One imagines that this Indian Girl will eventually feel grounded in a place she can call home. Until then, Sumitra brings a refreshingly real feel to the concept of being an artist, teacher, and partner. “Music has always been a part of my life,” she says. “I try to do what feels right, honest, and true. My songs have provided a solid platform on which I can always stand and from where I can communicate. I hope that I will always be able to touch people of all ages and cultures.”
Vocals - Sumitra
Guitar - Alex Machacek
Vocals - Sumitra
Guitar - Alex Machacek
Bass - Tibor Koevesdi
Drums - Mario Lackner
Sumitra.indian girl.The Secret of our Souls.Sumitra
Alegre Correa Group.Raizes.Negro Coracao
Sandra Pires.Sandra Pires
Bass by Al.On the Air
Fruit Collection–Melon Groove.Casino Sunshine Club 1
Der große Hallamasch
Eine fast perfekte Scheidung
Sarahs kurzes Leben
[+ Show ]
A well established household name in Austria, New York born Sumitra releases an adventurous contempo...A well established household name in Austria, New York born Sumitra releases an adventurous contemporary Jazz album.
Purists may well snub her cutting edge stylings, which would be a great shame. Sweet - voiced Sumitra has plenty to tell both musically and lyrically, ranging from race and heritage issues in the modern world, to love and insecurity.
The ‘Indian Girl‘ sometimes adopts an MOR feel, (though not an out-and -out approach in the Katie Melua formula) is countered by complex rhythms, all beautifully harnessed over the easy flowing tracklisting format.
Mostly using low-fi genteelness, she uses simple acoustic guitar strumming, balanced by her husband and guitarist Alex Machacek,
and rhythm section of drummer Mario Lackner and bassist Tibor Kovesdi, as they collectively pull together some sublime band work.
High on the agenda both vocally and musically is an undeniable love affair with melody which effectively drives the album on its rollercoaster of compositions, which in most part are accessible to the uninitiated and casual Jazz fan. Just for fun, she even throws in a bit of funkiness through track 7 At The End, without losing the genre’s sensibilities.
As a package, the composite outcome of Indian Girl is an effortless and relaxed offering. In terms of songwriting she’s way ahead of her peers.
Of its type, this is a top class and sophisticated album.
Top tracks : Destiny 2001, My Love’s Like A Red Red Rose.
[+ Show ]
http://www.collectedsounds.com/cdreviews/indiangirl.html I've been listening to a lot of folksy p...http://www.collectedsounds.com/cdreviews/indiangirl.html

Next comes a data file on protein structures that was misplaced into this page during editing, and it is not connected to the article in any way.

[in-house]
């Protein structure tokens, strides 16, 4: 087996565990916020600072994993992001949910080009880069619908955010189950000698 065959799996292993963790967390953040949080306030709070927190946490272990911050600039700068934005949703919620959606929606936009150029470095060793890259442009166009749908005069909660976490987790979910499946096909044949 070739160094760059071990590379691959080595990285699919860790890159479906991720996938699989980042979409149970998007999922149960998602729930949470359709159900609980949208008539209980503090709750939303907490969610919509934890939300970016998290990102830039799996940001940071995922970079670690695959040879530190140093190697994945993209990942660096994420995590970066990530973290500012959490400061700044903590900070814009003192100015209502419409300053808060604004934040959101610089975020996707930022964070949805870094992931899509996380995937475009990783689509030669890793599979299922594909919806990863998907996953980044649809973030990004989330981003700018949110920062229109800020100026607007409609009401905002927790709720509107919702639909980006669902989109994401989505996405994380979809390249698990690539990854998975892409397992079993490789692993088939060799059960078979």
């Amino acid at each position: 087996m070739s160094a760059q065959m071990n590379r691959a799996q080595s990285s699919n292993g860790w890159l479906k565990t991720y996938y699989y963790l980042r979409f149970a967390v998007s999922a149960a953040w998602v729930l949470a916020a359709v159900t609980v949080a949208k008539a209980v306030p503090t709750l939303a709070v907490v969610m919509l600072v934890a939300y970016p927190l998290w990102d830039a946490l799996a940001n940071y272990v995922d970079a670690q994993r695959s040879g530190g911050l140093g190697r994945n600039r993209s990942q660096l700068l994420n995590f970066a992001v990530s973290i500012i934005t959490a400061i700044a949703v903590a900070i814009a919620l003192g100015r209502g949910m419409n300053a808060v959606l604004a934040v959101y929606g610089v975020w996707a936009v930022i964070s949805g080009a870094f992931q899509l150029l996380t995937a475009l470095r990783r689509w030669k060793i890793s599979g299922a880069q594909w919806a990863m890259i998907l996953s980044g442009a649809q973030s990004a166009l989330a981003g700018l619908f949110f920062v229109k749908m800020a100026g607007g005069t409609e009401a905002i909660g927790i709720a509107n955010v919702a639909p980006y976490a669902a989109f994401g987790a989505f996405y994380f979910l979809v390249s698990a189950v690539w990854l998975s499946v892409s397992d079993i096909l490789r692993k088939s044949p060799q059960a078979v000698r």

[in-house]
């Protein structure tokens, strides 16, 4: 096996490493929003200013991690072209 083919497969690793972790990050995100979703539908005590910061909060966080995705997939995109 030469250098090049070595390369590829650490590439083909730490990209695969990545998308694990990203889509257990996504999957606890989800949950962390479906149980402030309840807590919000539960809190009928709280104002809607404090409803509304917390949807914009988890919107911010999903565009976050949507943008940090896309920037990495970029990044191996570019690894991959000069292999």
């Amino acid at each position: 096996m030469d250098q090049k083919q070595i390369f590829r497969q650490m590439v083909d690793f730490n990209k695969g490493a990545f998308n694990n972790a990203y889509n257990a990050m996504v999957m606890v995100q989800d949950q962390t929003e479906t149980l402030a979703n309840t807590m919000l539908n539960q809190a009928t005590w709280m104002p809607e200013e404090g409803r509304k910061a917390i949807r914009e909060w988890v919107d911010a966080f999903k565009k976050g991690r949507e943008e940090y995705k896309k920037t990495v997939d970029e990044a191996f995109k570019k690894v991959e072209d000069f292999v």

I've been listening to a lot of folksy pop lately, which I adore, but it's always nice to plop something different into the CD player.
This is a very pleasant, soothing CD. I guess I'd call it somewhere between jazz and R&B with a touch of world beat thrown in.
Sumitra's voice is lovely. It's smooth, but smokey and sexy. Reminds me a little of Sade. Not that the voices are similar, they're really not, it's just that kind of sexy feel.
The instrumentation here is very professional, these people sound great together. Obviously all very talented musicians and writers.
The production is also first class, there's a very warm, full feeling to this recording.
If you're looking for something to 'set the mood' (if ya know what I mean) this is a good bet.
Stand out songs: Indian Girl, I Know it's Late, I'm Afraid of the Dark (and no, I don't only like songs that begin with the letter I, it just turned out that way).
The Muse's Muse
[+ Show ]
Best Songs: If My Clothes Were Torn, I'm Afraid Of The Dark, My Love's Like A Red Rose Sumitra, a s...Best Songs: If My Clothes Were Torn, I'm Afraid Of The Dark, My Love's Like A Red Rose
Sumitra, a singer/songwriter/musician, who was born in New York, raised in Vienna, Austria, schooled in London, and now lives in Los Angeles, would get My Muse's Muse Award for the most miles traveled if I gave one out. But I don't, so she will have to settle for the most interesting story.
During the course of her education, she spent 5 years in England and 2 years in the U.S. Both her parents are from India, where Sumitra maintains strong ties. She claims she very often feels like just another "Indian Girl," which is also the name of her latest project.
While she sites Billie Holiday, Chaka Khan, and Sade as an influence, it's the Nancy Wilson like vocals that speak to you. Her standout track, and the project's most commercial song, "If My Clothes Were Torn," is a unique, if not eclectic, mid-tempo track that inspires introspection. The snazzy guitar intro catches you off guard and fades into the background, dramatically introducing Sumitra's smooth, but strong vocals.